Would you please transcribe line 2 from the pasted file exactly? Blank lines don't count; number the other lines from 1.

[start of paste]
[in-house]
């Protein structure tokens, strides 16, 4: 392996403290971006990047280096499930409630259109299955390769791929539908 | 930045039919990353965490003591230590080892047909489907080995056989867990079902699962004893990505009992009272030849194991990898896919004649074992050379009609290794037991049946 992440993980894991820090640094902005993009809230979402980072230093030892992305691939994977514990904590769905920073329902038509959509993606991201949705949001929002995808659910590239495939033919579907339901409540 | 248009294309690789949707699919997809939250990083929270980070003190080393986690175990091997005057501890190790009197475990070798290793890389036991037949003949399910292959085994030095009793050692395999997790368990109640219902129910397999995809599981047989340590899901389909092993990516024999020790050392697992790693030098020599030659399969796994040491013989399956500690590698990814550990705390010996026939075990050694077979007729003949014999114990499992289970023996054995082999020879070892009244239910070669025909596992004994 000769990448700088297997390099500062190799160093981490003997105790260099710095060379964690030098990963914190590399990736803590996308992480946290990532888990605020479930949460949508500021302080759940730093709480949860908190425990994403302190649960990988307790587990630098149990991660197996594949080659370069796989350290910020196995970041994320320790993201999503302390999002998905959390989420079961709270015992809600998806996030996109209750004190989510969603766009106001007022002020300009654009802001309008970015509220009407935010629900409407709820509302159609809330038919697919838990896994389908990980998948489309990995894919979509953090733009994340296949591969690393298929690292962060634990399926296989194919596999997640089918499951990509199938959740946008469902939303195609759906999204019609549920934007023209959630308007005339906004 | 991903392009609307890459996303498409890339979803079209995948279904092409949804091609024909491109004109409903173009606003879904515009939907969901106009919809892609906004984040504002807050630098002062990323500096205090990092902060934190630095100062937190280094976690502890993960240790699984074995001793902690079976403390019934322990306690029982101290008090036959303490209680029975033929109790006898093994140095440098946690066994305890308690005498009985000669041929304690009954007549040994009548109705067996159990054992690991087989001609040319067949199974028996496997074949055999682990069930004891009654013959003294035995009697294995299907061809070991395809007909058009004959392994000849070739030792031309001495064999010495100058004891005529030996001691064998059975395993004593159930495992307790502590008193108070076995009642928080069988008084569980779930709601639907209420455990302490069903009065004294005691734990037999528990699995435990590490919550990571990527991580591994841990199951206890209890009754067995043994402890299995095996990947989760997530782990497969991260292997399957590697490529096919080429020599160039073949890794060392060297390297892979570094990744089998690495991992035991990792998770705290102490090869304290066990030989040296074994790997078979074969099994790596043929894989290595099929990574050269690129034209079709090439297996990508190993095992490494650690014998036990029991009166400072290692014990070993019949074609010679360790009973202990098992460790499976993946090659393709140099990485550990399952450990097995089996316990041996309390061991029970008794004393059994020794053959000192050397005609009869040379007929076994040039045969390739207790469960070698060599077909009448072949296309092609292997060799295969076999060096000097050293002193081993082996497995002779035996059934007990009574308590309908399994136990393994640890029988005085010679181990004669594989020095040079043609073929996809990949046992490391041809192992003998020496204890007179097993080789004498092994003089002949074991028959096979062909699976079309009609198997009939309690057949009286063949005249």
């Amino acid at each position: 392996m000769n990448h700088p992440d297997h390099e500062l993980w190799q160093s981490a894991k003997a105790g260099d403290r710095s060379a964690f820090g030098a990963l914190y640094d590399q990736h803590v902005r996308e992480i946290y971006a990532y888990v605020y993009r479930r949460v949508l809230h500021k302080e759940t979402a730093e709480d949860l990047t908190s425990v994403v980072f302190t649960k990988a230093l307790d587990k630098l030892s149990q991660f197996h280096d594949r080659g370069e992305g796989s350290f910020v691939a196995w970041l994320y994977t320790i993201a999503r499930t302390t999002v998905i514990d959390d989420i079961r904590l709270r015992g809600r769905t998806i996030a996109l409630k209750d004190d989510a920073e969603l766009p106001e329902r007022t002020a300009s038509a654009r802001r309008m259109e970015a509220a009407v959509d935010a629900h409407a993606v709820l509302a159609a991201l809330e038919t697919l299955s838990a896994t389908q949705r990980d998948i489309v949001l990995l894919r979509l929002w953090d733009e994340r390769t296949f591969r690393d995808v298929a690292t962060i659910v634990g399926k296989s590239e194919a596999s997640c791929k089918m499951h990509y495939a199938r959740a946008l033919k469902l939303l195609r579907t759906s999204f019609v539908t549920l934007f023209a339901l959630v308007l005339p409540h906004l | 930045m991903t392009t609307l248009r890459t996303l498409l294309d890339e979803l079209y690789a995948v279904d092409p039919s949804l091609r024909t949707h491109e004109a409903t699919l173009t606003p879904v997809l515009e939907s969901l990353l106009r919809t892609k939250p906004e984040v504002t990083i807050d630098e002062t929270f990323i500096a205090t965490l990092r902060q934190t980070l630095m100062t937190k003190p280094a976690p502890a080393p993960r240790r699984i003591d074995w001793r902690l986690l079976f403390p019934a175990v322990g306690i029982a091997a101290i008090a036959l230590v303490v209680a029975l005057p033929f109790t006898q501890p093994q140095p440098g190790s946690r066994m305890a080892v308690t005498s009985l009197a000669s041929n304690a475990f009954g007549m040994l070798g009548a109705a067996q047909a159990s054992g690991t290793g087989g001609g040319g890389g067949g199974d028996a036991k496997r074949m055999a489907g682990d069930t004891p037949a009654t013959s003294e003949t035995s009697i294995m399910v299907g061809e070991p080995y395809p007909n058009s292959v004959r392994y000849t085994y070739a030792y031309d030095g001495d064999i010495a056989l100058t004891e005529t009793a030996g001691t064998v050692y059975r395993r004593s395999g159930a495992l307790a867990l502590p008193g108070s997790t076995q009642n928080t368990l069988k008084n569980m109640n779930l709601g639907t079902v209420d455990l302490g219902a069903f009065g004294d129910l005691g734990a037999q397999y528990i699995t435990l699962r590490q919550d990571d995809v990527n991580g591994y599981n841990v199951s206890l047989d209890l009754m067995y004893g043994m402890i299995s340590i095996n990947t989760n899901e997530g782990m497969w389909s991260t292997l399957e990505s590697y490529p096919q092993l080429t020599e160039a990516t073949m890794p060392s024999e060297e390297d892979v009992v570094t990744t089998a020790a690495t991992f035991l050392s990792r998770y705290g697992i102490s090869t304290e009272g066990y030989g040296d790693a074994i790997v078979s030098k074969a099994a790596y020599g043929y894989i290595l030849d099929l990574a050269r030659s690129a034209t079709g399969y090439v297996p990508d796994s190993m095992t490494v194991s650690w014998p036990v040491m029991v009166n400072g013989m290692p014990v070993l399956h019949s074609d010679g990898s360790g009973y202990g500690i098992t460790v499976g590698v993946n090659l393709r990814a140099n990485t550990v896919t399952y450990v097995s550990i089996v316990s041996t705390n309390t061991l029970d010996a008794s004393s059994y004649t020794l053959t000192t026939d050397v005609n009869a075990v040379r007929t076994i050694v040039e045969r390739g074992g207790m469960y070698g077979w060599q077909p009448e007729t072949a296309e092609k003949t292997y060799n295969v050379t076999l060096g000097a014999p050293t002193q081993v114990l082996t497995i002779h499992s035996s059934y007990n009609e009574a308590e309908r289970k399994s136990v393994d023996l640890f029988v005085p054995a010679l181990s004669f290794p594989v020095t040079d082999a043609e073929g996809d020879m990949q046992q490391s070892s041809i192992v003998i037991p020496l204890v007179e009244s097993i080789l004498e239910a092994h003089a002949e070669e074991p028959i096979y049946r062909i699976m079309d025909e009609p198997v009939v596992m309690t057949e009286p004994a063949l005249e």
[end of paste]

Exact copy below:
């Protein structure tokens, strides 16, 4: 392996403290971006990047280096499930409630259109299955390769791929539908 | 930045039919990353965490003591230590080892047909489907080995056989867990079902699962004893990505009992009272030849194991990898896919004649074992050379009609290794037991049946 992440993980894991820090640094902005993009809230979402980072230093030892992305691939994977514990904590769905920073329902038509959509993606991201949705949001929002995808659910590239495939033919579907339901409540 | 248009294309690789949707699919997809939250990083929270980070003190080393986690175990091997005057501890190790009197475990070798290793890389036991037949003949399910292959085994030095009793050692395999997790368990109640219902129910397999995809599981047989340590899901389909092993990516024999020790050392697992790693030098020599030659399969796994040491013989399956500690590698990814550990705390010996026939075990050694077979007729003949014999114990499992289970023996054995082999020879070892009244239910070669025909596992004994 000769990448700088297997390099500062190799160093981490003997105790260099710095060379964690030098990963914190590399990736803590996308992480946290990532888990605020479930949460949508500021302080759940730093709480949860908190425990994403302190649960990988307790587990630098149990991660197996594949080659370069796989350290910020196995970041994320320790993201999503302390999002998905959390989420079961709270015992809600998806996030996109209750004190989510969603766009106001007022002020300009654009802001309008970015509220009407935010629900409407709820509302159609809330038919697919838990896994389908990980998948489309990995894919979509953090733009994340296949591969690393298929690292962060634990399926296989194919596999997640089918499951990509199938959740946008469902939303195609759906999204019609549920934007023209959630308007005339906004 | 991903392009609307890459996303498409890339979803079209995948279904092409949804091609024909491109004109409903173009606003879904515009939907969901106009919809892609906004984040504002807050630098002062990323500096205090990092902060934190630095100062937190280094976690502890993960240790699984074995001793902690079976403390019934322990306690029982101290008090036959303490209680029975033929109790006898093994140095440098946690066994305890308690005498009985000669041929304690009954007549040994009548109705067996159990054992690991087989001609040319067949199974028996496997074949055999682990069930004891009654013959003294035995009697294995299907061809070991395809007909058009004959392994000849070739030792031309001495064999010495100058004891005529030996001691064998059975395993004593159930495992307790502590008193108070076995009642928080069988008084569980779930709601639907209420455990302490069903009065004294005691734990037999528990699995435990590490919550990571990527991580591994841990199951206890209890009754067995043994402890299995095996990947989760997530782990497969991260292997399957590697490529096919080429020599160039073949890794060392060297390297892979570094990744089998690495991992035991990792998770705290102490090869304290066990030989040296074994790997078979074969099994790596043929894989290595099929990574050269690129034209079709090439297996990508190993095992490494650690014998036990029991009166400072290692014990070993019949074609010679360790009973202990098992460790499976993946090659393709140099990485550990399952450990097995089996316990041996309390061991029970008794004393059994020794053959000192050397005609009869040379007929076994040039045969390739207790469960070698060599077909009448072949296309092609292997060799295969076999060096000097050293002193081993082996497995002779035996059934007990009574308590309908399994136990393994640890029988005085010679181990004669594989020095040079043609073929996809990949046992490391041809192992003998020496204890007179097993080789004498092994003089002949074991028959096979062909699976079309009609198997009939309690057949009286063949005249």